The LEGO Movie 2: The Second Part
The Walking Dead
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All Critics (12)
| Top Critics (9)
| Fresh (12)
| Rotten (0)
| DVD (2)
Restaurateur Toots Shor gets an overdue documentary close-up courtesy of his granddaughter, director Kristi Jacobson, in the enjoyable, well-assembled Toots.
You see Toots, and you wish you had been there.
Affectionately and vividly recalls a bygone New York era.
Cheers to Ms. Jacobson for keeping alive the memory of New York nightlife's golden era, and a man who embodied it.
Toots leaves you longing for a more public culture, for places where the palship isn't just the upshot of intoxication. It's a cinematic happy hour.
A nostalgic, meticulously researched full course meal from granddaughter Kristi Jacobson that will whet appetites of fest, specialty and tube diners.
Toots is a euphoric rewind to a bygone era when the speakeasies and the saloon congregations drew a faithful patronage that rivaled the Catholic Church.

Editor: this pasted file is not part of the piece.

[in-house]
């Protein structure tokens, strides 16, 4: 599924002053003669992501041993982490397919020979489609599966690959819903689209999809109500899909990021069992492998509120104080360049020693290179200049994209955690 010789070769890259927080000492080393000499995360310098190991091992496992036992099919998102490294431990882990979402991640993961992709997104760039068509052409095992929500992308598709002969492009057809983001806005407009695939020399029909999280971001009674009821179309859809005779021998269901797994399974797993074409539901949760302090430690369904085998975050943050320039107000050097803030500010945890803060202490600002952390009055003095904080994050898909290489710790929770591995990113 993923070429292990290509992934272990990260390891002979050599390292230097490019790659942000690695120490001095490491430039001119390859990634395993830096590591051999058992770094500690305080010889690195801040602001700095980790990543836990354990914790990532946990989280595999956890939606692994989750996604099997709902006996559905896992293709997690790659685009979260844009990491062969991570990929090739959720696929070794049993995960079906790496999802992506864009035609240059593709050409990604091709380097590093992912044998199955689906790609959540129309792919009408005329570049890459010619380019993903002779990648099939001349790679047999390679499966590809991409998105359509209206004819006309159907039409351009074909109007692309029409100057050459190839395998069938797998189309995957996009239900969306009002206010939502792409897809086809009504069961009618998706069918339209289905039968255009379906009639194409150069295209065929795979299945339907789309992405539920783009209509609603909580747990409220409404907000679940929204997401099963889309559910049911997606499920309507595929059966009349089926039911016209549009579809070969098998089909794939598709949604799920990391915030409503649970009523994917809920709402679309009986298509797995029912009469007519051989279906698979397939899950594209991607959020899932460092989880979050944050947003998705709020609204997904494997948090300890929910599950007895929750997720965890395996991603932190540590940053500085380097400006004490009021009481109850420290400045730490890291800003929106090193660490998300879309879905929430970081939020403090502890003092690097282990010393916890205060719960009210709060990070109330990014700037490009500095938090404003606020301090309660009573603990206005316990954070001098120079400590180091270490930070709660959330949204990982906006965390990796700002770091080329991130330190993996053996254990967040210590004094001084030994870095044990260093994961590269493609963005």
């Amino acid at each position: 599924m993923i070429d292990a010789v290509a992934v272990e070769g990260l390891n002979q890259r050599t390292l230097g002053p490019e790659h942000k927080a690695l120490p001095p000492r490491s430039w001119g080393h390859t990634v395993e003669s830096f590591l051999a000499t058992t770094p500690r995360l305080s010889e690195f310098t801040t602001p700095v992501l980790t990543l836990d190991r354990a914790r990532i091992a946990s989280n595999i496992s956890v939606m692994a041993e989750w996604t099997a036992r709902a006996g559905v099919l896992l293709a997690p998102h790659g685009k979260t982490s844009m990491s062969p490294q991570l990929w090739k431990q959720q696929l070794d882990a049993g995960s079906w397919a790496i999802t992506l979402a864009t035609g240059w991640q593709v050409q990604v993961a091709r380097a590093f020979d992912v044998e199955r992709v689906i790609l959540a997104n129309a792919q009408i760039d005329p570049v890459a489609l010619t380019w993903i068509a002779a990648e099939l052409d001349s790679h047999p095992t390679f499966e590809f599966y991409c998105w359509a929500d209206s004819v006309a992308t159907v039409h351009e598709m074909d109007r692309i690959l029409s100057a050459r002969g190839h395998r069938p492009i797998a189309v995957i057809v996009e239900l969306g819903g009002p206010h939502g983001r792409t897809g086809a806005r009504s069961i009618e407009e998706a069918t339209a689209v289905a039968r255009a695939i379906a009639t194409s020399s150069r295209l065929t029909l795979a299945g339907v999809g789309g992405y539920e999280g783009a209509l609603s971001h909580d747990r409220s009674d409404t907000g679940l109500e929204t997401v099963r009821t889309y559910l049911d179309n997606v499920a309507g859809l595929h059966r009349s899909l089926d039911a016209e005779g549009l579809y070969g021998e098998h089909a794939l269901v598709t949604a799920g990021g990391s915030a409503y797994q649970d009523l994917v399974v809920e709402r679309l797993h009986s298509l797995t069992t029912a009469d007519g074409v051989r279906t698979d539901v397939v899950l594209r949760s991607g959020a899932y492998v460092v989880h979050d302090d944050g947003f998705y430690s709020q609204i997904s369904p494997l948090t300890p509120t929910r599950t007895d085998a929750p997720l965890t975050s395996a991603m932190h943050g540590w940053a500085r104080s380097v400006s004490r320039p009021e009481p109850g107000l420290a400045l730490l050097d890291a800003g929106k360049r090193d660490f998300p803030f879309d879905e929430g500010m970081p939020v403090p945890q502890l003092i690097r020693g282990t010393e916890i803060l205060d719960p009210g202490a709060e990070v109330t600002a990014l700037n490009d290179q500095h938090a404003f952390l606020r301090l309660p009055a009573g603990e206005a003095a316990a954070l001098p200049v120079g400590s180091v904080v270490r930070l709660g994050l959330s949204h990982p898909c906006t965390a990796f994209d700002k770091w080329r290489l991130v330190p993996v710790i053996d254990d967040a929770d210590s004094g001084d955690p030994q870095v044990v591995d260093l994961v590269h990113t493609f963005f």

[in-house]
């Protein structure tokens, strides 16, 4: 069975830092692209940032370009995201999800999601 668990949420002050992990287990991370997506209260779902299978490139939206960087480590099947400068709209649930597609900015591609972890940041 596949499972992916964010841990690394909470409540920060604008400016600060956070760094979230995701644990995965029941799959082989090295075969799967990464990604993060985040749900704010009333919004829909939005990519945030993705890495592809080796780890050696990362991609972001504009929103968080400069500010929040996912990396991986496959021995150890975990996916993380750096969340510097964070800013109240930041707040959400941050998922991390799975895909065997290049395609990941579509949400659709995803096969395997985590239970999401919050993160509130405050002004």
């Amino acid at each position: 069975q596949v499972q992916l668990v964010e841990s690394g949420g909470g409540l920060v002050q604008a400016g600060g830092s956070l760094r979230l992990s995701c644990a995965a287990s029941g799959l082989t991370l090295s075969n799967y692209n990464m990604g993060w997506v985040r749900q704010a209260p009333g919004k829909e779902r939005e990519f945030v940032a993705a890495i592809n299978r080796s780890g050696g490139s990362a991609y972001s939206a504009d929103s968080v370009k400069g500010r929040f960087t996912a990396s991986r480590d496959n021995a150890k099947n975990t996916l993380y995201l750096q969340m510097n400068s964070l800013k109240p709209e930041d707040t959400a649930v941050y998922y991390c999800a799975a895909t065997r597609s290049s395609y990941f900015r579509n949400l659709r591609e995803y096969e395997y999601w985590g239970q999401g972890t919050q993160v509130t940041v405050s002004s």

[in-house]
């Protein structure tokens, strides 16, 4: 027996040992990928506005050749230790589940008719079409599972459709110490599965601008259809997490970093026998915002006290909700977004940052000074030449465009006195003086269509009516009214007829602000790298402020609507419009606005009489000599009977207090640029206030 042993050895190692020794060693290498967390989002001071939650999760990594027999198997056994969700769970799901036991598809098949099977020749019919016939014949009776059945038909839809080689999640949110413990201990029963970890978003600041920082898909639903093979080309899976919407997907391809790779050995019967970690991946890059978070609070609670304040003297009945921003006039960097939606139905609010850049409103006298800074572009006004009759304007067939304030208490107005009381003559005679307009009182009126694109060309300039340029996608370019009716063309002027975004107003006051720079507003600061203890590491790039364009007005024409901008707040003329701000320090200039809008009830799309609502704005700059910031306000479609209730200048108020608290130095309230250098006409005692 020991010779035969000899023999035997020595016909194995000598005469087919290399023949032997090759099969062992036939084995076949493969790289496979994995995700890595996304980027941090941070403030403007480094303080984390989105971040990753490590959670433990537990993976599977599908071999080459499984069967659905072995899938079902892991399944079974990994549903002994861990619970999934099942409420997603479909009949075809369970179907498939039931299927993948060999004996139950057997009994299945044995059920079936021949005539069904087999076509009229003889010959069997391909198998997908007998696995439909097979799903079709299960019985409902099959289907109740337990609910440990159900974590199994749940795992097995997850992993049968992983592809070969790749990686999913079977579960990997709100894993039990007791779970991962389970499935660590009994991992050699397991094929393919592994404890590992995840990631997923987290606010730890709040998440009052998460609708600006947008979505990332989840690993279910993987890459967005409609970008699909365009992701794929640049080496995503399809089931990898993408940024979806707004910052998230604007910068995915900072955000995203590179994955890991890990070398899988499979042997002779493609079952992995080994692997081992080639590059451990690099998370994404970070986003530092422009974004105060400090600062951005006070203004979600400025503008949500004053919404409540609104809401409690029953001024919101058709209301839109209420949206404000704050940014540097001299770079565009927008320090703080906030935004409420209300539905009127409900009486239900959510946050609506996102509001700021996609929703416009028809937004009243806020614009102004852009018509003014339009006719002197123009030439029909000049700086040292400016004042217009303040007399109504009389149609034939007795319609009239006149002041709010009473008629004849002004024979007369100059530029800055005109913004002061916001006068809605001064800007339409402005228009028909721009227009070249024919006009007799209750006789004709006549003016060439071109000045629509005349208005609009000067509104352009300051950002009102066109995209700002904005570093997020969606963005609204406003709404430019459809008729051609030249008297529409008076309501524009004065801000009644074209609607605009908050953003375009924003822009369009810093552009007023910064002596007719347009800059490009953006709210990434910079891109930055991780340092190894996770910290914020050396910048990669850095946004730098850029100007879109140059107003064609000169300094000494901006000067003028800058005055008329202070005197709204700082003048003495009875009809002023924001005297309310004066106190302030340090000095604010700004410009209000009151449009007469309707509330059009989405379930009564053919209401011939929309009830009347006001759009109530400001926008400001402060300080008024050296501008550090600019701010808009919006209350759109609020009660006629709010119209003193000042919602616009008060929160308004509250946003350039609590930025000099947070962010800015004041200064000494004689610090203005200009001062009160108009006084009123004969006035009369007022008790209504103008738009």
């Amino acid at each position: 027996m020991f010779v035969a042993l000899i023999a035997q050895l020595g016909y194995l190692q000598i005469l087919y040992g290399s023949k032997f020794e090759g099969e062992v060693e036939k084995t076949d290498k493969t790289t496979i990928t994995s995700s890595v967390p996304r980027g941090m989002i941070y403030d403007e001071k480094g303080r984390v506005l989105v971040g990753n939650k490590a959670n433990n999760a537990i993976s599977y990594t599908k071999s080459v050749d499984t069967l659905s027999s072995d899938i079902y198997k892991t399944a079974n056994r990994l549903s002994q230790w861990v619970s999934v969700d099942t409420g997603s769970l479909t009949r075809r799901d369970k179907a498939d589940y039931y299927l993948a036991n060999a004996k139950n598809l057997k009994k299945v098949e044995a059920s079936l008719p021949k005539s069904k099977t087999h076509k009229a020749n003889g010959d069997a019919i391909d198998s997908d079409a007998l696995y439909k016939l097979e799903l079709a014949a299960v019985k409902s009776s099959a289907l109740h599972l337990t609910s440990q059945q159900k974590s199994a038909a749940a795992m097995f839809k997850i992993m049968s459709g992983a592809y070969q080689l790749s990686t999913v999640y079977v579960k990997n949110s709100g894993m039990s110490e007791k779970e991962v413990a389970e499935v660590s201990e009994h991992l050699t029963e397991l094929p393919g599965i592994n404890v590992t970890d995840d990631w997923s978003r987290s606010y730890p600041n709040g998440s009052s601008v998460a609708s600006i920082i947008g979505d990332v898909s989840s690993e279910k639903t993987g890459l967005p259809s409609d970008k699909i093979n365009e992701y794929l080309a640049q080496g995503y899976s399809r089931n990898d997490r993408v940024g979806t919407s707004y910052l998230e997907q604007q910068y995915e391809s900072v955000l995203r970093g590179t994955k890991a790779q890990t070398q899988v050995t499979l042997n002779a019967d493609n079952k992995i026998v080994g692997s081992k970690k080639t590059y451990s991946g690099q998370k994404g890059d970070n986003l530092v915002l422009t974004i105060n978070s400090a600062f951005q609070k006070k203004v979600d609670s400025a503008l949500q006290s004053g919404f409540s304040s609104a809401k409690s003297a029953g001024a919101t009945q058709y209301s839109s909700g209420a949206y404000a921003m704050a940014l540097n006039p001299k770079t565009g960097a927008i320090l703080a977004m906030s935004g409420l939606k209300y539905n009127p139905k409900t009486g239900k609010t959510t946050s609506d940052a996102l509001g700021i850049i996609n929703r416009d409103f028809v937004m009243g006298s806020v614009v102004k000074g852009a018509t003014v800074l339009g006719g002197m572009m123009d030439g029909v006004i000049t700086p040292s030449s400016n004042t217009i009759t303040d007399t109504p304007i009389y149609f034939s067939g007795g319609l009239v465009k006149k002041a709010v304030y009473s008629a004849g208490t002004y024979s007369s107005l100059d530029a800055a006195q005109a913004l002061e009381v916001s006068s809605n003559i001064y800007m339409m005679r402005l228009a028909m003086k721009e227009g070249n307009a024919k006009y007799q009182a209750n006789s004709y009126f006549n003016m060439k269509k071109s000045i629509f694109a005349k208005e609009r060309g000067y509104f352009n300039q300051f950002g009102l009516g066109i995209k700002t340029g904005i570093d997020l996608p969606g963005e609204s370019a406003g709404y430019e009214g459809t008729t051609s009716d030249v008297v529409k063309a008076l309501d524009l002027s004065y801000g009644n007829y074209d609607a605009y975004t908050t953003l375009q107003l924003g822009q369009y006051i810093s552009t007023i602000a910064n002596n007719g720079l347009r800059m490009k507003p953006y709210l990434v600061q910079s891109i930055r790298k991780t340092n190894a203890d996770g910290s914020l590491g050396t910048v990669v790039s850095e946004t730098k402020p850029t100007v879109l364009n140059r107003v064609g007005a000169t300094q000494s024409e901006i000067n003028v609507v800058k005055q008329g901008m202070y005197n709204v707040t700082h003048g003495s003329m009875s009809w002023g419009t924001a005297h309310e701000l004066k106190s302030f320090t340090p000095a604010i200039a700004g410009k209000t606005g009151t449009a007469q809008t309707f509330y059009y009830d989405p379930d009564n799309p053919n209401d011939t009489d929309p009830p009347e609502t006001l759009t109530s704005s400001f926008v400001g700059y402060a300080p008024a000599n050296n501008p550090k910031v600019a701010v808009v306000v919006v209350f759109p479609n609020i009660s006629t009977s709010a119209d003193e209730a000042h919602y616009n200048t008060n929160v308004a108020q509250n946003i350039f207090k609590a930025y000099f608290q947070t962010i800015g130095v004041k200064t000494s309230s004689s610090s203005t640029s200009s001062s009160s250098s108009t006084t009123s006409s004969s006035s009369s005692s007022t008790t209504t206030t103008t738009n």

A real treat and a booster shot of sweet nostalgia.
Charts with unabashed affection its subject's rise from Jewish discrimination as a kid in South Philly to magnetic celebrity and close friend to Jackie Gleason, Frank Sinatra, Joe Dimagio, and Frank Gifford.
[Director Jacobson] skillfully turns one man's story into a spirited portrait of a good-time town.
A well-deserved toast to a quintessential New Yorker of the post-World War II era.
The film is most enamored, naturally, with the era of its subject's greatest influence, the '50s...
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